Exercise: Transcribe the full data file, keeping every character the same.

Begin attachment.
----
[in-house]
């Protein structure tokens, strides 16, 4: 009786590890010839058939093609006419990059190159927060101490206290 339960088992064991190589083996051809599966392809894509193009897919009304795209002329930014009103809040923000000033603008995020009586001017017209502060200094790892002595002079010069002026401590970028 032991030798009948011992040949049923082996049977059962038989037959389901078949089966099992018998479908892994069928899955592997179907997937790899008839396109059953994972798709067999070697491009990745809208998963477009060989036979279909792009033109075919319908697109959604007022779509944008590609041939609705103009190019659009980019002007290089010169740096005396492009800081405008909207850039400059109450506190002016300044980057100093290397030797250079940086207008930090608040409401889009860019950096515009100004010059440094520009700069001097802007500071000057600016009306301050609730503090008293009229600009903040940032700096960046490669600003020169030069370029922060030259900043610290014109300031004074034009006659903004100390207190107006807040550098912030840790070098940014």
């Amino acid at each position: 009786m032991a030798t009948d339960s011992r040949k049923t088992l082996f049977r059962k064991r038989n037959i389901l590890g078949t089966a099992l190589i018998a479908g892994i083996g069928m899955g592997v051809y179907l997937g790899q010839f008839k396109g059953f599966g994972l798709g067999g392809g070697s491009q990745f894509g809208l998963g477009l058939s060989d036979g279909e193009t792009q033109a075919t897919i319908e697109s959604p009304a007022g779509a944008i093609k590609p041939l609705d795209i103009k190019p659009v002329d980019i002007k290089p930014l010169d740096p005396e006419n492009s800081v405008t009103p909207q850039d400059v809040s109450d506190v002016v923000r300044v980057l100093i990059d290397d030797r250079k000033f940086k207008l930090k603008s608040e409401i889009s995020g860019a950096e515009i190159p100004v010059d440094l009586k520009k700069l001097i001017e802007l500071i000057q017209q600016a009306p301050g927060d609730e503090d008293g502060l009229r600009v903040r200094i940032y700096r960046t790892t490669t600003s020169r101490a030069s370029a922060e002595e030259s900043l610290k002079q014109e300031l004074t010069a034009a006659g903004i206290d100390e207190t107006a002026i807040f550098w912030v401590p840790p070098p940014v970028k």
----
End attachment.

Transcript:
[in-house]
């Protein structure tokens, strides 16, 4: 009786590890010839058939093609006419990059190159927060101490206290 339960088992064991190589083996051809599966392809894509193009897919009304795209002329930014009103809040923000000033603008995020009586001017017209502060200094790892002595002079010069002026401590970028 032991030798009948011992040949049923082996049977059962038989037959389901078949089966099992018998479908892994069928899955592997179907997937790899008839396109059953994972798709067999070697491009990745809208998963477009060989036979279909792009033109075919319908697109959604007022779509944008590609041939609705103009190019659009980019002007290089010169740096005396492009800081405008909207850039400059109450506190002016300044980057100093290397030797250079940086207008930090608040409401889009860019950096515009100004010059440094520009700069001097802007500071000057600016009306301050609730503090008293009229600009903040940032700096960046490669600003020169030069370029922060030259900043610290014109300031004074034009006659903004100390207190107006807040550098912030840790070098940014």
């Amino acid at each position: 009786m032991a030798t009948d339960s011992r040949k049923t088992l082996f049977r059962k064991r038989n037959i389901l590890g078949t089966a099992l190589i018998a479908g892994i083996g069928m899955g592997v051809y179907l997937g790899q010839f008839k396109g059953f599966g994972l798709g067999g392809g070697s491009q990745f894509g809208l998963g477009l058939s060989d036979g279909e193009t792009q033109a075919t897919i319908e697109s959604p009304a007022g779509a944008i093609k590609p041939l609705d795209i103009k190019p659009v002329d980019i002007k290089p930014l010169d740096p005396e006419n492009s800081v405008t009103p909207q850039d400059v809040s109450d506190v002016v923000r300044v980057l100093i990059d290397d030797r250079k000033f940086k207008l930090k603008s608040e409401i889009s995020g860019a950096e515009i190159p100004v010059d440094l009586k520009k700069l001097i001017e802007l500071i000057q017209q600016a009306p301050g927060d609730e503090d008293g502060l009229r600009v903040r200094i940032y700096r960046t790892t490669t600003s020169r101490a030069s370029a922060e002595e030259s900043l610290k002079q014109e300031l004074t010069a034009a006659g903004i206290d100390e207190t107006a002026i807040f550098w912030v401590p840790p070098p940014v970028k």